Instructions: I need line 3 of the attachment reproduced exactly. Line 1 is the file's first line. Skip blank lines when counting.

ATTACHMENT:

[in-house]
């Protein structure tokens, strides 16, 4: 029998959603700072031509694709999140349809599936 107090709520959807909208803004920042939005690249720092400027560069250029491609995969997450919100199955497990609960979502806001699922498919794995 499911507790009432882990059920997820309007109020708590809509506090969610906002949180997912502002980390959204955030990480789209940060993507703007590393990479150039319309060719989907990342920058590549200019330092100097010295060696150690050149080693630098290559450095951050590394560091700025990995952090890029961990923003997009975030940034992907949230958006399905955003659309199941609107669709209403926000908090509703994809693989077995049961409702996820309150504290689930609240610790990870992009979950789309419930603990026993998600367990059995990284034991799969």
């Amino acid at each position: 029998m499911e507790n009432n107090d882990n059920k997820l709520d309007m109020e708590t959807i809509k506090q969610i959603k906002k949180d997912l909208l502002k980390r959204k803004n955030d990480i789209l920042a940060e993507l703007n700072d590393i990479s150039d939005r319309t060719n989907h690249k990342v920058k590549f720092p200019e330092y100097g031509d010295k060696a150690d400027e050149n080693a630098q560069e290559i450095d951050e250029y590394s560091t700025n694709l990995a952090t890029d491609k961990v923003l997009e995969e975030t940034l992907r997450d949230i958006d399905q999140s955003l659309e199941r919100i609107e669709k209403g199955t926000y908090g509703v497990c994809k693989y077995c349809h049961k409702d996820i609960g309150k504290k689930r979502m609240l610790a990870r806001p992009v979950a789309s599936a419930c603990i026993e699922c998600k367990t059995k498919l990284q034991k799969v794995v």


């Amino acid at each position: 029998m499911e507790n009432n107090d882990n059920k997820l709520d309007m109020e708590t959807i809509k506090q969610i959603k906002k949180d997912l909208l502002k980390r959204k803004n955030d990480i789209l920042a940060e993507l703007n700072d590393i990479s150039d939005r319309t060719n989907h690249k990342v920058k590549f720092p200019e330092y100097g031509d010295k060696a150690d400027e050149n080693a630098q560069e290559i450095d951050e250029y590394s560091t700025n694709l990995a952090t890029d491609k961990v923003l997009e995969e975030t940034l992907r997450d949230i958006d399905q999140s955003l659309e199941r919100i609107e669709k209403g199955t926000y908090g509703v497990c994809k693989y077995c349809h049961k409702d996820i609960g309150k504290k689930r979502m609240l610790a990870r806001p992009v979950a789309s599936a419930c603990i026993e699922c998600k367990t059995k498919l990284q034991k799969v794995v």